My oldest son just graduated from Carleton, a small liberal arts college in Northfield, Minnesota. When we left for our long weekend in the Midwest, I did expect to feel joy and pride, but I didn’t expect those four days to shift my world.
During his years at Carleton, Anschel taught swing dance. As we walked through campus, another student stopped to thank my son for bringing dance into his life. Obviously, Anschel had become a student in the Carleton community; but he also had become a valued teacher. Through the weekend, a key feature of this college revealed itself: students are encouraged to become active catalysts for education. This approach to learning is a Carleton tradition, as deeply engrained as The Alma Mater.
The graduation ceremony was stunning, and the program included two student speakers. One began with a quote from Dr. Seuss. She talked about Carleton’s commitment to experimenting and discovering, through allowing its students to fall and instilling the confidence needed to get back up.
The second speaker honored a classmate who died in a car accident during their freshman year. He described his classmate’s openness about living with Asperger’s Syndrome, and how his lost friend’s honesty had changed the lives of others.
Both speakers shared their thoughts with eloquence and humor, with warmth and intelligence, with an absolute lack of pretentiousness. At this small, shining college, the students learned to learn, learned to teach, learned to remain open to new ideas. As I listened to the words of these young minds, I kept thinking that Carleton’s president and professors must have been powerful role models to create such an enriched and enriching environment.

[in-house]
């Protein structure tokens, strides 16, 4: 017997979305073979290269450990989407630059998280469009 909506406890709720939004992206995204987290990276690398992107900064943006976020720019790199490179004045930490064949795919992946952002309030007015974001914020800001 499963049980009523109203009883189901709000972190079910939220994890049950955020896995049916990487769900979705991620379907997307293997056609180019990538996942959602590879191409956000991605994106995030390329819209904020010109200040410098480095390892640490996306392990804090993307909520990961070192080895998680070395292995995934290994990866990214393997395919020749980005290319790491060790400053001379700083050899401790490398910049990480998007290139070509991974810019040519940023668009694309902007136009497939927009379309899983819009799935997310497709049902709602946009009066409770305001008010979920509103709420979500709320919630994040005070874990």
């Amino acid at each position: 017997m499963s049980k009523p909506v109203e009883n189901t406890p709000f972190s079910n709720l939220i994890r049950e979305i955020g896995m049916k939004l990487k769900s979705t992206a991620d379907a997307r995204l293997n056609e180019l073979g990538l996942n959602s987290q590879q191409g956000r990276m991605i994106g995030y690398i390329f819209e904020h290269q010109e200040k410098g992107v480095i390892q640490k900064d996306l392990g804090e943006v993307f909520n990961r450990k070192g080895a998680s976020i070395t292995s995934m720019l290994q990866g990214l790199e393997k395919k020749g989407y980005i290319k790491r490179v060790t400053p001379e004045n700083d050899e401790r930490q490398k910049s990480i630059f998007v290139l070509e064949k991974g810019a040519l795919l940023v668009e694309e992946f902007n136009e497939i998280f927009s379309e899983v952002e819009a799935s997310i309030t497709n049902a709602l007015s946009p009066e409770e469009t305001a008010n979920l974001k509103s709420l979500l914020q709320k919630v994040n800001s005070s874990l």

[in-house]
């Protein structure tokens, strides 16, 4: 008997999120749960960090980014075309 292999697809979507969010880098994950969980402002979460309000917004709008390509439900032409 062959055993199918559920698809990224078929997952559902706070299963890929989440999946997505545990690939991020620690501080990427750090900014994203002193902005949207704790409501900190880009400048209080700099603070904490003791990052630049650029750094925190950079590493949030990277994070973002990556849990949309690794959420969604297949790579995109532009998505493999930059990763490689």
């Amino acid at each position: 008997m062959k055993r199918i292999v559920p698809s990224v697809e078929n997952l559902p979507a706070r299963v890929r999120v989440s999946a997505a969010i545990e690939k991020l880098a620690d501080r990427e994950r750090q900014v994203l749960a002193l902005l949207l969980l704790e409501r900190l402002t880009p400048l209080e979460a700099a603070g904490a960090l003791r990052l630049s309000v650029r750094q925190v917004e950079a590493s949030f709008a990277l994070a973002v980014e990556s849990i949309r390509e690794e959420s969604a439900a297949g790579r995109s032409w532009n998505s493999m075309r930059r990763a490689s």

On our final evening, Anschel showed our family The Arboretum. A prairie sunset is like none other. From steely gray with darker gray designs like enormous birds’ wings, to cottony patches of orange, to a bronze glow so bright I shielded my eyes, to gentle pink streaked with not-quite-purple — the sky held the entire palette. I stopped and looked up, taking in the canopy of color that motivated pioneers to survive storms, illness, fires – to build towns, schools, houses of worship.
Anschel will always view Carleton as one of his homes. Going forward, he will carry his joy in bringing dance to others, the wisdom of a classmate lost before his time, the words of Dr. Seuss, and prairie sunsets.
Thanks to the generosity of spirit within this extraordinary community, I’ll carry those things with me as well.
Congratulations to my oldest son, and to the Carleton class of 2014.